I have faith in humanity; we might be too late to let thing naturally fix themselves, but I think we can fix things through our ingenuity.

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#76 Posted by Horgen (119972 posts) -

Won’t Manhatten have trouble with water if the water level rises about 3 feet?

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#77 Edited by KungfuKitten (26324 posts) -

@mrbojangles25 said:
@zaryia said:
@N30F3N1X said:

...

...

"There has been a major change in Washington and in the news over the last week, where the question is quickly turning from “do you believe climate change is real?” to “what is the solution?”

A very important shift that I hope to see more of.

Hope it happens quickly; according to some (most?) studies, we might be too late.

I have faith in humanity; we might be too late to let thing naturally fix themselves, but I think we can fix things through our ingenuity.

That's kind of how I looked at it. My sister studying environmental science is being taught it's too late to stop us from experiencing natural catastrophe due to our slow response to doing anything we can to prevent it, and they are now focusing on how we'll predict it and deal with it. Maybe this New Green Deal is unfeasible in many ways, but maybe we no longer have the luxury to be picky about what is realistic, even theoretically. It's now about making the impossible happen.

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#78 Posted by Sevenizz (3421 posts) -

Can you fire or impeach a senator? Not only did she flat out lie about their faq about this laughable green deal, she just cost New York billions of tax dollars and tens of thousands of jobs to her city.

How the hell does she have supporters?!?

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#79 Posted by Jacanuk (18133 posts) -

@Sevenizz said:

Can you fire or impeach a senator? Not only did she flat out lie about their faq about this laughable green deal, she just cost New York billions of tax dollars and tens of thousands of jobs to her city.

How the hell does she have supporters?!?

Yes, you can "fire" a senator or congressperson

The constitution gives the Senate and House the power to expel/fire their own members. It just has to be passed by 2/3´s majority and last time it was used was against John Ensign in 2011, well about to be used. The senator resigned before the vote.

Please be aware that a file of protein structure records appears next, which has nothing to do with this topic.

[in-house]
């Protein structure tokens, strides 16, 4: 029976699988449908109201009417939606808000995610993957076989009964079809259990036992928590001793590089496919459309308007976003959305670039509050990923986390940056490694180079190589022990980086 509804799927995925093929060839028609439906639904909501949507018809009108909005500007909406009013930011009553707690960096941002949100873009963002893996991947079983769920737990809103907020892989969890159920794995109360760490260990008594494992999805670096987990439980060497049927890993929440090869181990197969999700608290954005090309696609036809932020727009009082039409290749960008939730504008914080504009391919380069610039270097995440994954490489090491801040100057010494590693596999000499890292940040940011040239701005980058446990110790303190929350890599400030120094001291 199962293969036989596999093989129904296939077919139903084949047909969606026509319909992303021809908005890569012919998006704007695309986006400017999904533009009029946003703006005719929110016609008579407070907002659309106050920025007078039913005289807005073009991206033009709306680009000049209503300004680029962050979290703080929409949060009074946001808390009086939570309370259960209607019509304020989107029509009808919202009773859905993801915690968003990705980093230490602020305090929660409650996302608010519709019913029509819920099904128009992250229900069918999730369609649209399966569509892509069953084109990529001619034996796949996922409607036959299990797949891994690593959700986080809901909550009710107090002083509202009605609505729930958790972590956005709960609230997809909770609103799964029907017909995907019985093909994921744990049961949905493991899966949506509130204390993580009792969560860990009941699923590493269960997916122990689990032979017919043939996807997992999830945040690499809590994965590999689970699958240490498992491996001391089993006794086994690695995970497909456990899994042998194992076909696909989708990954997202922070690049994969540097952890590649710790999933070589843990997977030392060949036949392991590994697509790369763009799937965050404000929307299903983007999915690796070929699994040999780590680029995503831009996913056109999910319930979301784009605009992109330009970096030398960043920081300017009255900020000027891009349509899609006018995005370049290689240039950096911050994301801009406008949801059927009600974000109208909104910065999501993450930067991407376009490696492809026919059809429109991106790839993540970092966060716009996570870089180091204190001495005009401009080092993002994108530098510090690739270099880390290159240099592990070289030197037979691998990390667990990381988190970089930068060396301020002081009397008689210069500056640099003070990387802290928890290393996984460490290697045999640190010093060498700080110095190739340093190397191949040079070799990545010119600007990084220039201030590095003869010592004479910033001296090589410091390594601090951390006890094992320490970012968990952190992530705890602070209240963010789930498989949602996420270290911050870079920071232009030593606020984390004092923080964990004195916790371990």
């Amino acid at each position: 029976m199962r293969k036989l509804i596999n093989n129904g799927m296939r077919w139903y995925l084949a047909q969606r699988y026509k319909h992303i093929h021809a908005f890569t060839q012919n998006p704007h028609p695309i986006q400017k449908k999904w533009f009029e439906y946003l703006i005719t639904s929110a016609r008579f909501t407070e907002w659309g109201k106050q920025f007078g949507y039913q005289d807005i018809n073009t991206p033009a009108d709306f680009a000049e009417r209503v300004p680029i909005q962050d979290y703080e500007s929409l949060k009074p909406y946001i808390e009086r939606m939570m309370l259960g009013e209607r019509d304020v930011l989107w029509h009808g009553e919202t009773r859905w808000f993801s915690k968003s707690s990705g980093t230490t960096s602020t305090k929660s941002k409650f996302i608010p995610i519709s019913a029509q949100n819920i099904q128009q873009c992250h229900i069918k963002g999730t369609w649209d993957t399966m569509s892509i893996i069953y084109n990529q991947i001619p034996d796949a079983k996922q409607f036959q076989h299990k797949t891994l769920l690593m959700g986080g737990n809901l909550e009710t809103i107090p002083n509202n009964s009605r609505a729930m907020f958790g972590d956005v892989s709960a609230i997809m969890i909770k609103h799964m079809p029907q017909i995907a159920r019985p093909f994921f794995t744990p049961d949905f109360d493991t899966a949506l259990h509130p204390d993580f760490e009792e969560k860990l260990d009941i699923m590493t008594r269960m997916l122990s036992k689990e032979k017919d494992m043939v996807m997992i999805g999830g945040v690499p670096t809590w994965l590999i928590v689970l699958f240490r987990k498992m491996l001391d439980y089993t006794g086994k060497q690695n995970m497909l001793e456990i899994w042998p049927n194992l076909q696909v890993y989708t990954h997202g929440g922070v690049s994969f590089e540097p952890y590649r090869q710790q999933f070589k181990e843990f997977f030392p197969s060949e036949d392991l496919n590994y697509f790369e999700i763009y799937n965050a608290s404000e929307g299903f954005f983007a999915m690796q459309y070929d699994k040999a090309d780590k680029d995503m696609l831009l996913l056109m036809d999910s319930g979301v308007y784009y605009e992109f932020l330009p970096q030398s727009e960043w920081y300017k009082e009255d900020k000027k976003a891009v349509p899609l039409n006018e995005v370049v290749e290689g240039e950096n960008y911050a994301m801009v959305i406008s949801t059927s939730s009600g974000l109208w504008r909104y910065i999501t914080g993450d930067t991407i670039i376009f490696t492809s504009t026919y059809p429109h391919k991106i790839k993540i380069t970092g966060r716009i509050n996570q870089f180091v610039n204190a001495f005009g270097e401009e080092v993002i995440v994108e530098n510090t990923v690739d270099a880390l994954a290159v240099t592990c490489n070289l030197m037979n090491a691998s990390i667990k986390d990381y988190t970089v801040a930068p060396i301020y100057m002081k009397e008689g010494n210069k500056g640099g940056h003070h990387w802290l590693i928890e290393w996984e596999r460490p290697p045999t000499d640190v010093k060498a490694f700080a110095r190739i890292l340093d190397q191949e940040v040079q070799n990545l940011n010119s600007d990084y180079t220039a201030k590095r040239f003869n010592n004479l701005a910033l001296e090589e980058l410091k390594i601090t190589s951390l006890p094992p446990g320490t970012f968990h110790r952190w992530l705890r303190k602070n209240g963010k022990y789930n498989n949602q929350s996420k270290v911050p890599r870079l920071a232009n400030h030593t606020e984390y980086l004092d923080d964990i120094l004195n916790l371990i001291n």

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#80 Posted by schu (10036 posts) -

I'm overall pretty happy with it. You can already see the centrists crawling out of the woodwork (Amy Klobuchar) and we're going to be playing serious whack a mole to get rid of them all.

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#81 Posted by skykettle (11 posts) -

I can't support the left wing because they're against American ideals too much. America is not a socialist country and never will be. I don't want my taxes going to other people who don't work as hard as me, it's just not fair.

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#82 Posted by mattbbpl (16895 posts) -

@skykettle said:

I can't support the left wing because they're against American ideals too much. America is not a socialist country and never will be. I don't want my taxes going to other people who don't work as hard as me, it's just not fair.

Which ideals are those? The ones which formed strong labor unions and the New Deal which helped lead to the strongest economy and middle class in history during the 20th century??

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#83 Edited by NurseDisrespect (14 posts) -

This is insantiy, but then again it's what to expect from AOC and her fan club. I do think it's funny how Pelosi just basically brushed it off. Even most dems think this is insanity.

@volsung said:

but the sad thing is it could pass tomorrow and it still would be too late.

Thats if you believe the climate alarmism.